Mike Comrie, who plays for Phoenix when the NHL is not summarily locking out its players, scored four goals and had three assists for Detroit on Sept. 17, then was traded to Montreal three days later, just in time to face Boston in a game played in suburban Toronto. " Montreal got Mike at the deadline for a conditional draft choice," cackled Comrie's dinner partner, renowned Colorado Avalanche pot stirrer Matthew Barnaby, while wolfing down a grilled bacon-and-cheese sandwich with fries two hours before taking the ice for Boston, which beat Comrie's Montreal team 14-11. If Barnaby's was an unconventional pregame meal, the geographically--and financially--challenged Original Stars Hockey League is an atypical league.
The OSHL, which was organized by Ontario hockey impresario Randy Gumbley, began barnstorming a mere two days after the NHL went dark on Sept. 15, presumably to satisfy the hankering for hockey of Canadian fans while also allowing out-of-work players to stay in shape. Unfortunately this flimsy four-on-four league with more originality than stars wasn't exactly storming Ontario hockey barns. On Sept. 22 the OSHL announced it was canceling its early games and would return in October.
The stuttering start underscored the shambolic state of hockey as the lockout took effect. The OSHL opener between Toronto and Detroit--the team designations are an homage to the NHL's so-called Original Six--half filled an arena in Barrie, Ont. But the second match in Sarnia attracted only 700 fans, and a mere 300 or so rattled around a 5,000-seat Brampton junior-hockey rink to see that Boston- Montreal game. The sight of NHL journeyman Derek Armstrong ( Boston) trying to deke Nashville Predators backup goalie Chris Mason ( Montreal) hardly evoked memories of Cam Neely bearing down on Patrick Roy.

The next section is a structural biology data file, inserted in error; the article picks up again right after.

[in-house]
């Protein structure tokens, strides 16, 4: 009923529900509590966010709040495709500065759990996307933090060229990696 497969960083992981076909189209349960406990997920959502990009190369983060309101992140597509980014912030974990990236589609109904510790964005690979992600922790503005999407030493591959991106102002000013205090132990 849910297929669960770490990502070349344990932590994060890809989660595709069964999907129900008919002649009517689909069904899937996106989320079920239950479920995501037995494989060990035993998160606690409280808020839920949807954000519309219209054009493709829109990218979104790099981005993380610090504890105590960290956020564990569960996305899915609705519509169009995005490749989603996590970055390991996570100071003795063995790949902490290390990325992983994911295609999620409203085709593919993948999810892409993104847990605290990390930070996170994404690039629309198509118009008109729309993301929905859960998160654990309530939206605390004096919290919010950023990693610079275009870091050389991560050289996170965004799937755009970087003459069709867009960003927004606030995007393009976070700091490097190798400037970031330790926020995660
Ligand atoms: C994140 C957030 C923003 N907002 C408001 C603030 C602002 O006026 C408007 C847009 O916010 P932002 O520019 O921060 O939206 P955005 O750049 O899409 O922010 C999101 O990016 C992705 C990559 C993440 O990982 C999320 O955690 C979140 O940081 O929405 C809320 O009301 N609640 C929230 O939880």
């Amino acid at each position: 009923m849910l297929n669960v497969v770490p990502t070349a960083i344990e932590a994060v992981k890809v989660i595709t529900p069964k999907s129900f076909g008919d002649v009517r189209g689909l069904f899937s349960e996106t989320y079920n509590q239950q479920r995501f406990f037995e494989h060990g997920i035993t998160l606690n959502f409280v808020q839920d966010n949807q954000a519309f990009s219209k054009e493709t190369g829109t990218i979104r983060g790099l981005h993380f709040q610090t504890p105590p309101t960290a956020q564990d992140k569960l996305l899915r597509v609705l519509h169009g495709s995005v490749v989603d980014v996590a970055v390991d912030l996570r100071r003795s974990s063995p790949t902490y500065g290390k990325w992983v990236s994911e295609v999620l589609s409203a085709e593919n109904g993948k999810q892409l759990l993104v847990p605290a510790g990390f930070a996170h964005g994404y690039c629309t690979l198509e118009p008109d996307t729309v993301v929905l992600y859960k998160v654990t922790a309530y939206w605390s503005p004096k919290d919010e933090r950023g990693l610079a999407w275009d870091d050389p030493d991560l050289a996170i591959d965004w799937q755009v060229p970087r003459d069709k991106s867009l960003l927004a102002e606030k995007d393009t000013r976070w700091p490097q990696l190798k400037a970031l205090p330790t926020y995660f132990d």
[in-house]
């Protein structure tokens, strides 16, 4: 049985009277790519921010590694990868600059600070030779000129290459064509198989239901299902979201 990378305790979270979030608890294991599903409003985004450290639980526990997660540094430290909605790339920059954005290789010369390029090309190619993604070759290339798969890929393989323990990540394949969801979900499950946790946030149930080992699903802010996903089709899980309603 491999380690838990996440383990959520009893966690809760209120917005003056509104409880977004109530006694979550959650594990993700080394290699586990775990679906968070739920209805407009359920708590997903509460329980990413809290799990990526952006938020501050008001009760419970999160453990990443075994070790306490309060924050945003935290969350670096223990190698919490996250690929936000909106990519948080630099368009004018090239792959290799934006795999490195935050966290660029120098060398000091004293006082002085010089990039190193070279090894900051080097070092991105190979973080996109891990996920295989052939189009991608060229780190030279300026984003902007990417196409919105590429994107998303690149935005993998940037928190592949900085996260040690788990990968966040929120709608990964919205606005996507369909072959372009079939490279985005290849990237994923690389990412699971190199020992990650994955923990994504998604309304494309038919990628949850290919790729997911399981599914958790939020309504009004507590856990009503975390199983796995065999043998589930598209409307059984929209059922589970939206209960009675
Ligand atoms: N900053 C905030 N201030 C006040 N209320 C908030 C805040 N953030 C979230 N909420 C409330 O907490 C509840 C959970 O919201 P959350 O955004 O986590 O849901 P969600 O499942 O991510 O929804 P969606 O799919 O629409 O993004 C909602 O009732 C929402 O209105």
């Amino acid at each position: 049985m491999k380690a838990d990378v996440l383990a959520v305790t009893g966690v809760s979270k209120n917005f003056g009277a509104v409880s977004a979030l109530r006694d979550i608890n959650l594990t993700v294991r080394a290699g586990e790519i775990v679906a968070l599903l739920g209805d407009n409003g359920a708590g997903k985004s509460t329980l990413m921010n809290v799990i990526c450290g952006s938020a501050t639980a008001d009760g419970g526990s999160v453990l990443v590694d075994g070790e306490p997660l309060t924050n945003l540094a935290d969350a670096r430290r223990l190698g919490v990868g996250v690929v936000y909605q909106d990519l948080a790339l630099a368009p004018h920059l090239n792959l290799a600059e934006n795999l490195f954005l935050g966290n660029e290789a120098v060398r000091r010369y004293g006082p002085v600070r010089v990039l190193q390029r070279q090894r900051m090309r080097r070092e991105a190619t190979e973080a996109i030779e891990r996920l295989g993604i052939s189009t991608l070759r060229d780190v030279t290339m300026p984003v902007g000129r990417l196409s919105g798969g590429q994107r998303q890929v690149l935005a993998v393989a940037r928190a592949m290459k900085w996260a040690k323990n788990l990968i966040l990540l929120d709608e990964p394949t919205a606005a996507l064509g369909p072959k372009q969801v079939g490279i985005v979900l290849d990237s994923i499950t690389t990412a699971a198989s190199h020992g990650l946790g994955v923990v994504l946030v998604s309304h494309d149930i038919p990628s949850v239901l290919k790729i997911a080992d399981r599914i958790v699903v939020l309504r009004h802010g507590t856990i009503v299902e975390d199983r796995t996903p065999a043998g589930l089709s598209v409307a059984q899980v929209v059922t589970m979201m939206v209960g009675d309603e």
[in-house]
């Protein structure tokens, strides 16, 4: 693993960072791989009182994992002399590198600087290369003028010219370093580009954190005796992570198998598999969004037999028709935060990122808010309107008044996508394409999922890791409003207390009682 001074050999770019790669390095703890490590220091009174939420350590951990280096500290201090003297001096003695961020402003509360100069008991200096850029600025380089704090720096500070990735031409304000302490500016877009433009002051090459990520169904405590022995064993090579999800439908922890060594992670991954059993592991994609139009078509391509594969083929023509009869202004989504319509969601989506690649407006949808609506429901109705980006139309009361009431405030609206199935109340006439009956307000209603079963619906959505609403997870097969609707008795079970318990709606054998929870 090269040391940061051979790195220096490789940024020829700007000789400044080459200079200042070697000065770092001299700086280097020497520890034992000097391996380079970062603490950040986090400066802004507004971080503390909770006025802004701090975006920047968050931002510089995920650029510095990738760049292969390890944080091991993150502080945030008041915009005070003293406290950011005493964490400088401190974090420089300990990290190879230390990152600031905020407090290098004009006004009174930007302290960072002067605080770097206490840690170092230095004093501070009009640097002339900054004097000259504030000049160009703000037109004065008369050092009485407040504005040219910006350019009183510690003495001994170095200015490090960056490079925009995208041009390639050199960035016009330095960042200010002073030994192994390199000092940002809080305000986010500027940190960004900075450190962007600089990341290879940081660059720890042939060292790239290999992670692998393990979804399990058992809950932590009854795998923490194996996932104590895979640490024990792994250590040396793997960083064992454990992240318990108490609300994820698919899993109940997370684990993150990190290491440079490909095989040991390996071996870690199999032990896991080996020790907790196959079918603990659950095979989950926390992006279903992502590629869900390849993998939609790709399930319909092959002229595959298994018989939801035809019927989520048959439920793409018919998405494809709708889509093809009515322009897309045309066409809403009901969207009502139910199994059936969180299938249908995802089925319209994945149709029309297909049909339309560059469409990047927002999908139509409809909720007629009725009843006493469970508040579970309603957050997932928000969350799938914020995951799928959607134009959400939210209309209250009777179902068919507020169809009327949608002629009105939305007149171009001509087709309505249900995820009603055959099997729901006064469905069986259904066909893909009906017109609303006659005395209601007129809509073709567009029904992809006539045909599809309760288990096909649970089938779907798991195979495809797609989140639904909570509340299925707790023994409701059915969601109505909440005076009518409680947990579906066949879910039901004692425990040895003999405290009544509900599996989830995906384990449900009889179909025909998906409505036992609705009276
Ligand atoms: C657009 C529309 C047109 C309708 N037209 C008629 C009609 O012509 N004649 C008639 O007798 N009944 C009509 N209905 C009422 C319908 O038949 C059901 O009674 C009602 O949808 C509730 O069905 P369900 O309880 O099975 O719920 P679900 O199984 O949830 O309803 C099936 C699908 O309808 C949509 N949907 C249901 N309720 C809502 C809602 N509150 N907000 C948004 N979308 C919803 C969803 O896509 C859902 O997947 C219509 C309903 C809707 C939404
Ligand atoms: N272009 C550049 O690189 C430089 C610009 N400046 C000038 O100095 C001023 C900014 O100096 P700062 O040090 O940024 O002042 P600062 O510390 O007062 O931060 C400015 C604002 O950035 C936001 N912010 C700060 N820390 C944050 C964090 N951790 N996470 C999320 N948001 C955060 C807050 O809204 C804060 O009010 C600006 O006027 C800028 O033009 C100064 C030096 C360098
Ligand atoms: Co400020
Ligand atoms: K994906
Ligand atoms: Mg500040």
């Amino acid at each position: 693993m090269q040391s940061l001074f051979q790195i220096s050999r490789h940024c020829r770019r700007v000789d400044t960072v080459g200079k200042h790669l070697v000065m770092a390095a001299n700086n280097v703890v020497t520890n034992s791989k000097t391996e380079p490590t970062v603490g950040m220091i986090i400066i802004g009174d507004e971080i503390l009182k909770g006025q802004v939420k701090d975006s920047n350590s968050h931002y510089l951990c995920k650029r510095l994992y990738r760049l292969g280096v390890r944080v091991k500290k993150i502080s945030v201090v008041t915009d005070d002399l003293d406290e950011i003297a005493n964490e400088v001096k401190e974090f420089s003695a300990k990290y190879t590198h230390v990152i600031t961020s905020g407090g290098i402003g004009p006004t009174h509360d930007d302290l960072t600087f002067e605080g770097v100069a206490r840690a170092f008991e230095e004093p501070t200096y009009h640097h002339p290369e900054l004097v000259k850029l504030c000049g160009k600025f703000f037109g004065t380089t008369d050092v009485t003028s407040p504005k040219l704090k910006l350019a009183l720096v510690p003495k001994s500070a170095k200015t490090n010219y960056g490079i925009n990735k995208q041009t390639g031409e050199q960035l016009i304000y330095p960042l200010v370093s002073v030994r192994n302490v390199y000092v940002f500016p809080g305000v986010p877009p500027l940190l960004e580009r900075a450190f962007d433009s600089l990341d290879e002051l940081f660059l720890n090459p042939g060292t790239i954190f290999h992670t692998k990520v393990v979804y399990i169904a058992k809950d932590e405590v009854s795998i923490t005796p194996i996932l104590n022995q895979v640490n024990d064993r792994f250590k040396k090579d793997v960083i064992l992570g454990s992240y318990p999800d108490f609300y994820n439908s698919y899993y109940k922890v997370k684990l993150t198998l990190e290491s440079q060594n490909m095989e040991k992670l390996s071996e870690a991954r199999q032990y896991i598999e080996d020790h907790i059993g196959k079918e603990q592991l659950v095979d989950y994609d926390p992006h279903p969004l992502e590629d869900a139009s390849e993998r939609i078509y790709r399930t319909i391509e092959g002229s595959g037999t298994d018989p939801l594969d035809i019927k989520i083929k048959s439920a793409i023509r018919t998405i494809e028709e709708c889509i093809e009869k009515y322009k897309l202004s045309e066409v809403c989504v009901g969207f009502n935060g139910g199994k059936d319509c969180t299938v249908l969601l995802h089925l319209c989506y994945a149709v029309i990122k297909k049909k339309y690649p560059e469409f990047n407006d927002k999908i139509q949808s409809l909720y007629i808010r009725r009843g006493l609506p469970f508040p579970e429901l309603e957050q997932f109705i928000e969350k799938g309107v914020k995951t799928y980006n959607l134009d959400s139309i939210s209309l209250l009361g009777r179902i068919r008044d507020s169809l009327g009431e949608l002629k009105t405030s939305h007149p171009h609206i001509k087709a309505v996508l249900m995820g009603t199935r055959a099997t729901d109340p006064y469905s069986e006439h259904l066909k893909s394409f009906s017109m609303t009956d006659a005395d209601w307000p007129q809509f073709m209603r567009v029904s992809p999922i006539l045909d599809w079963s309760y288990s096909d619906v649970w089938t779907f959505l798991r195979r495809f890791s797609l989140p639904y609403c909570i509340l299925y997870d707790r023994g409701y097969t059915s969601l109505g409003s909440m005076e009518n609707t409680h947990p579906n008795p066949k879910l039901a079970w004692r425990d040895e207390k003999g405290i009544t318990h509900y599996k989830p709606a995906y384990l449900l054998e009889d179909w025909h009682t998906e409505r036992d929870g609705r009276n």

Rosters were even more fluid than these games of high-end shinny. On the day before the reorganization, the OSHL could find only four goalies to spread among its six teams, although league officials insisted that Dominik Hasek would play after finishing his conditioning stint with Ottawa's AHL team. Meanwhile, the morning after Boston defeated Montreal, Dave Andreychuk, the league's biggest name, flew home to Tampa because he had promised to drive his daughter's school car pool, and Comrie returned to Los Angeles to train. Such is life at the low end of the hockey totem pole.
The OSHL wants fixed rosters with 12 skaters and a goalie when it restarts, a workable formula in theory given the surfeit of NHL players with no inclination or offers to play in Europe (roughly 170 NHLers have signed overseas) and no labor settlement in sight. The real problem is the kind of players who have signed up. With three 17-minute periods, no center-ice red line and a penalty shot on all penalties, the league has a free-skating All-Star Game style, but its players are mostly third- and fourth-line non-All-Stars.
For locked-out players with limited options, the OSHL seems a get-poor-slow scheme. They are scheduled to receive a per diem of $75 Canadian, with hotel and travel covered--NHLers Ian Moran and Andrew Raycroft were reimbursed their gas money after driving from Boston to Toronto--and to share in profits. "The only way we'll see any money," Moran said, "is if each guy puts up $100 a game." The irony that the NHL has offered a similar, albeit more lucrative, revenue-sharing arrangement in its $2 billion enterprise was not lost on OSHLers living the clich� of playing their beloved game for free.
"In Sarnia, I heard a few people shout 'Go back to work,'" said Thrashers vet Bill Lindsay as he rode the OSHL bus to Brampton last week. "It's tough facing the fans, like trying to avoid your mother after she thinks you've done something wrong. Even when you shake their hands, you feel they're questioning you. A lot of people I talk to, they don't get our position."
But they can get an official OSHL game puck--$5.95 Canadian. At least as of Sunday.
Original Stars Hockey League